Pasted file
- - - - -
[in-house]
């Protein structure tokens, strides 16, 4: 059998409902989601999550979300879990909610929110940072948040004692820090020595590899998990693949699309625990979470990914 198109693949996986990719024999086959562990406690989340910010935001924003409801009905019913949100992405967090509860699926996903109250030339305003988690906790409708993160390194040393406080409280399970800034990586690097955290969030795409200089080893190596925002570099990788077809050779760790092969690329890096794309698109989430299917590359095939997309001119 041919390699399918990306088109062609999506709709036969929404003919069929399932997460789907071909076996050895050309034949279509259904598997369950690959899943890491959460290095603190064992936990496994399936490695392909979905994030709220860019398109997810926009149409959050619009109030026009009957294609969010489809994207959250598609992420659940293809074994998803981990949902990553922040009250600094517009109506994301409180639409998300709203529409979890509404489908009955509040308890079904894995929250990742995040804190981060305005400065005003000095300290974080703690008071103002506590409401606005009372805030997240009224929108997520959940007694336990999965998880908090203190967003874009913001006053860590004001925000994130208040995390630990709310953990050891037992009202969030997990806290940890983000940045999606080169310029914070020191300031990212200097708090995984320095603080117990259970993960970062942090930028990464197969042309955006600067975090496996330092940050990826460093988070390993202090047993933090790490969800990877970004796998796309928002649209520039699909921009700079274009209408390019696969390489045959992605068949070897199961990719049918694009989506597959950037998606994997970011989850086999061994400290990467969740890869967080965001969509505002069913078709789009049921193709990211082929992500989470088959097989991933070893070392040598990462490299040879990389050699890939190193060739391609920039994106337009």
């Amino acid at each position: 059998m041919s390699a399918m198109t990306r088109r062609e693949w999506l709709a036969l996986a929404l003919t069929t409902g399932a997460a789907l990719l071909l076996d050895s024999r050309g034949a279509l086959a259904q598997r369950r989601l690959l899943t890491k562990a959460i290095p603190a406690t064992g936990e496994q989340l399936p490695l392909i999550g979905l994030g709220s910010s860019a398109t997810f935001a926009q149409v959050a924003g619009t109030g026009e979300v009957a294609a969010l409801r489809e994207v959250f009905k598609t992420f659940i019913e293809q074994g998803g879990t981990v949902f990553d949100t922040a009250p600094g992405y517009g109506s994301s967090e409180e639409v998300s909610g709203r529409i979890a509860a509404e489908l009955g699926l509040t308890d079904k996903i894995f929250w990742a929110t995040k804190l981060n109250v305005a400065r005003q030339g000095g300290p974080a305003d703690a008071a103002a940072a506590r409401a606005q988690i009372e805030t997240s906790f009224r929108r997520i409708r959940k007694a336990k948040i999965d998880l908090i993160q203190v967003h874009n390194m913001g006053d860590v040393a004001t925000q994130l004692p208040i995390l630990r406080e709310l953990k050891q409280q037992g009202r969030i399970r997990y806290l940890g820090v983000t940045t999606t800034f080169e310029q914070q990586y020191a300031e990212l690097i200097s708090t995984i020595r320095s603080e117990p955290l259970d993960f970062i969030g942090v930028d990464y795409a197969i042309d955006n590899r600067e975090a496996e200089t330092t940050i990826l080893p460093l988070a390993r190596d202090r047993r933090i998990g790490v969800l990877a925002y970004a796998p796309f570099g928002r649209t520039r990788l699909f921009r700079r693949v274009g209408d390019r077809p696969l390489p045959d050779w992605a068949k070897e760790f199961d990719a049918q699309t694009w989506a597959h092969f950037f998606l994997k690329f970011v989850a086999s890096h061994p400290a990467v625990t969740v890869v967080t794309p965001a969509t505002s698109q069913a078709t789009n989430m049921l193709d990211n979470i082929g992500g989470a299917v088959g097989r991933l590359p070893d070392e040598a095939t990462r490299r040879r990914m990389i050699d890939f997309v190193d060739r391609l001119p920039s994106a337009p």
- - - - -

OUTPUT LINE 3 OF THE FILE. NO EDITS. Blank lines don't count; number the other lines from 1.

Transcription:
């Amino acid at each position: 059998m041919s390699a399918m198109t990306r088109r062609e693949w999506l709709a036969l996986a929404l003919t069929t409902g399932a997460a789907l990719l071909l076996d050895s024999r050309g034949a279509l086959a259904q598997r369950r989601l690959l899943t890491k562990a959460i290095p603190a406690t064992g936990e496994q989340l399936p490695l392909i999550g979905l994030g709220s910010s860019a398109t997810f935001a926009q149409v959050a924003g619009t109030g026009e979300v009957a294609a969010l409801r489809e994207v959250f009905k598609t992420f659940i019913e293809q074994g998803g879990t981990v949902f990553d949100t922040a009250p600094g992405y517009g109506s994301s967090e409180e639409v998300s909610g709203r529409i979890a509860a509404e489908l009955g699926l509040t308890d079904k996903i894995f929250w990742a929110t995040k804190l981060n109250v305005a400065r005003q030339g000095g300290p974080a305003d703690a008071a103002a940072a506590r409401a606005q988690i009372e805030t997240s906790f009224r929108r997520i409708r959940k007694a336990k948040i999965d998880l908090i993160q203190v967003h874009n390194m913001g006053d860590v040393a004001t925000q994130l004692p208040i995390l630990r406080e709310l953990k050891q409280q037992g009202r969030i399970r997990y806290l940890g820090v983000t940045t999606t800034f080169e310029q914070q990586y020191a300031e990212l690097i200097s708090t995984i020595r320095s603080e117990p955290l259970d993960f970062i969030g942090v930028d990464y795409a197969i042309d955006n590899r600067e975090a496996e200089t330092t940050i990826l080893p460093l988070a390993r190596d202090r047993r933090i998990g790490v969800l990877a925002y970004a796998p796309f570099g928002r649209t520039r990788l699909f921009r700079r693949v274009g209408d390019r077809p696969l390489p045959d050779w992605a068949k070897e760790f199961d990719a049918q699309t694009w989506a597959h092969f950037f998606l994997k690329f970011v989850a086999s890096h061994p400290a990467v625990t969740v890869v967080t794309p965001a969509t505002s698109q069913a078709t789009n989430m049921l193709d990211n979470i082929g992500g989470a299917v088959g097989r991933l590359p070893d070392e040598a095939t990462r490299r040879r990914m990389i050699d890939f997309v190193d060739r391609l001119p920039s994106a337009p």